It was finally seeing what a holler really looked like, and hearing the truly terrifying shriek of a fox’s mating call. Driving on roads called 22 curves (and for good reason), drinking whiskey in a rocker on my front porch (yes, we really do that), or hearing my daughter say her dream car is a pick-up truck (not kidding here).
Still, all of those genteel country living experiences led me to water, but they didn’t make me drink. What did was my congenital love of a great story.
Because in country music, I’d found some of the best lyrical storytelling I’d ever heard, and it was not confined to the usual trilogy of sex, drugs and teen angst that can make great music, too, but gets a bit repetitive. And frankly, loses its oomph after you’ve had a kid or two.
Even some of the schlockiest country tunes tend to have very adult themes that present a complicated set of circumstances. Like a good book.
A country singer will warn you not to come home a drinkin’ with lovin’ on your mind, tell you to stand by your man, lament that if their phone still ain’t ringin’, they assume it still ain’t you. They teach you how to play the game of life through a game of cards, fall into a ring of fire, and go to Jackson, Mississippi looking for trouble of the extramarital variety. They sing about their daddies and their wayward loves, their friends, their problems, the mountains they grew up drinking in like moonshine. They take you this close to their face, till you can smell their breath.
And over the past decade – more than poetry, even more than reading fiction – country music has inspired the way I’ve constructed the personalities of some of my favorite fictional characters.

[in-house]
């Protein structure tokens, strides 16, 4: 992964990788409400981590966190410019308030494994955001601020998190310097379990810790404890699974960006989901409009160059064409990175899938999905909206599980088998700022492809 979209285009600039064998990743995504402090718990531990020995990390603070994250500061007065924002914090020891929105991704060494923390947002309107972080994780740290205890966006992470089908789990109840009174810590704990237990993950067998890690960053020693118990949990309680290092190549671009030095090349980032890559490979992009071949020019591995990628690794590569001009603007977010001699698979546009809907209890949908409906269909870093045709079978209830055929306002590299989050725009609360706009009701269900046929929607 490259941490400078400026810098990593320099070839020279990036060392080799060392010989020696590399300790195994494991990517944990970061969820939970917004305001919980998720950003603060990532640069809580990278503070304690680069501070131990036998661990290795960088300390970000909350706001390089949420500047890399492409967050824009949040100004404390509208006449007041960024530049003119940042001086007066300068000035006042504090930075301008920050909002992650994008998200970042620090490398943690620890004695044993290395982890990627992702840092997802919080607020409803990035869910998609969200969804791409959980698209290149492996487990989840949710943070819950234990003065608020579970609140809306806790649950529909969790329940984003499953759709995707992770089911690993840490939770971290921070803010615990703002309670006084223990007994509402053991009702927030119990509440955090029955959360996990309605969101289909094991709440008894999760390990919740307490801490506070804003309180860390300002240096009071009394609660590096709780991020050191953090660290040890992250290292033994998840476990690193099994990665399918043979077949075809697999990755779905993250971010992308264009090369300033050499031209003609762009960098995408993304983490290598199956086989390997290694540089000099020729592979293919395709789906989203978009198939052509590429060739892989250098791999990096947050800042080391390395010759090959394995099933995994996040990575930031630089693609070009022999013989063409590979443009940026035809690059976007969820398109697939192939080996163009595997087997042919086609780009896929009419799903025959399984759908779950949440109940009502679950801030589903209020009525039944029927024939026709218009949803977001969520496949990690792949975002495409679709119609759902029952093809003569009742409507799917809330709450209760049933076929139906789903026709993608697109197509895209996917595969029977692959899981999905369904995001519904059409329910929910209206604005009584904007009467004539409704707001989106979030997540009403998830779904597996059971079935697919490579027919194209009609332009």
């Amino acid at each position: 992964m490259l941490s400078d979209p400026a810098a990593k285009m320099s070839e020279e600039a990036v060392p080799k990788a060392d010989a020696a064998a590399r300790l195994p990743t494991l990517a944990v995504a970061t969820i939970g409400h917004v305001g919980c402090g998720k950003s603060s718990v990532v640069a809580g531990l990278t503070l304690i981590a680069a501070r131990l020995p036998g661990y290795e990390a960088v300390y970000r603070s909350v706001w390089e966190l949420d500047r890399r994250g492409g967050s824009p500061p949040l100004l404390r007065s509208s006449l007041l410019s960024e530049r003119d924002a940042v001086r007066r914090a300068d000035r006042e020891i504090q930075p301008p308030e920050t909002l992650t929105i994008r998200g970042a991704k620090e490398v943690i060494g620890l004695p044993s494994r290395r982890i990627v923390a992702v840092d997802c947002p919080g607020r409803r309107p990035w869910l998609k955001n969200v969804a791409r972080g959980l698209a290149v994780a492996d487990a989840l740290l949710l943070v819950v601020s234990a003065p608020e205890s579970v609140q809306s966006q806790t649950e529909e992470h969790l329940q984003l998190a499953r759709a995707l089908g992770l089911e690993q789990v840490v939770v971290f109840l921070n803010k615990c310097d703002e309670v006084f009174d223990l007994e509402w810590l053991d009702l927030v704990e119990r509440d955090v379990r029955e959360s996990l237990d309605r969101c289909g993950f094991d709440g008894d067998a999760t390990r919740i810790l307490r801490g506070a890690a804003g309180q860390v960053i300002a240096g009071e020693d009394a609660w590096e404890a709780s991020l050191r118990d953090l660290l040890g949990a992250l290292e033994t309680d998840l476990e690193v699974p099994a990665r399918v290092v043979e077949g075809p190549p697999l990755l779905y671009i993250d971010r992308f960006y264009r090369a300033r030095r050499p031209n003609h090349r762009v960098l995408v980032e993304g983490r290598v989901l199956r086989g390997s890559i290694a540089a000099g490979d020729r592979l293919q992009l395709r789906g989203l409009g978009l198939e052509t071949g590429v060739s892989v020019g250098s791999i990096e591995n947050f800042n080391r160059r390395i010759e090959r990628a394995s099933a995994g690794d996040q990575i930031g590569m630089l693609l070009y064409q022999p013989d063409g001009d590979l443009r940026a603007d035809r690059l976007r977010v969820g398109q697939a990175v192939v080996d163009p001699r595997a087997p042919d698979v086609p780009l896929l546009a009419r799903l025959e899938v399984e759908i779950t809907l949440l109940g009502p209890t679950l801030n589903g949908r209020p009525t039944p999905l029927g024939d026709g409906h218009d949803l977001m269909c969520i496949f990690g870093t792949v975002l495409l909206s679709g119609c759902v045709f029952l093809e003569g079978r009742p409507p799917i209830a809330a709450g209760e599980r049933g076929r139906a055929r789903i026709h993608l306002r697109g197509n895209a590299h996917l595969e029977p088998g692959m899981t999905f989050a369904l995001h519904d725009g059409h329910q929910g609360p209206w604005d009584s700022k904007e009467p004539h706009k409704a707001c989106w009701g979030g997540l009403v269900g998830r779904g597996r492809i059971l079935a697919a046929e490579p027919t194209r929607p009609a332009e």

Johnny Cash’s Delia, A Boy Named Sue and Number 13 colluded to help me create a bulimic Hungarian assassin with a penchant for rich food and sadistic murder…and a heart for only one woman.
Excerpt from The Hungarian by Victoria Dougherty, coming this Summer:
He held the goblet up to Lily’s swollen lips and poured the wine into her mouth, massaging her throat – as if he were force-feeding a goose. She winced. Even with her eyes ringed in purple bruises she looked beautiful, and her torso, sadly, was still too sore to allow her to get up for a short dance. He’d longed to dance with her since the end of their first day together, but by then he already knew she wouldn’t be getting up for some time. It was a good thing he hadn’t marred her body very much. Gulyas knew how to inflict pain without the resulting unsightliness, but until Lily Tassos had come into his life, there had never been any point in keeping a would-be corpse in tip-top shape. A disfigured body, Gulyas believed, made a good statement in most cases. It let people know who they were dealing with.
Frankie Laine’s Wanted Man showed me how impulsivity and desire can spawn a fledgling outlaw.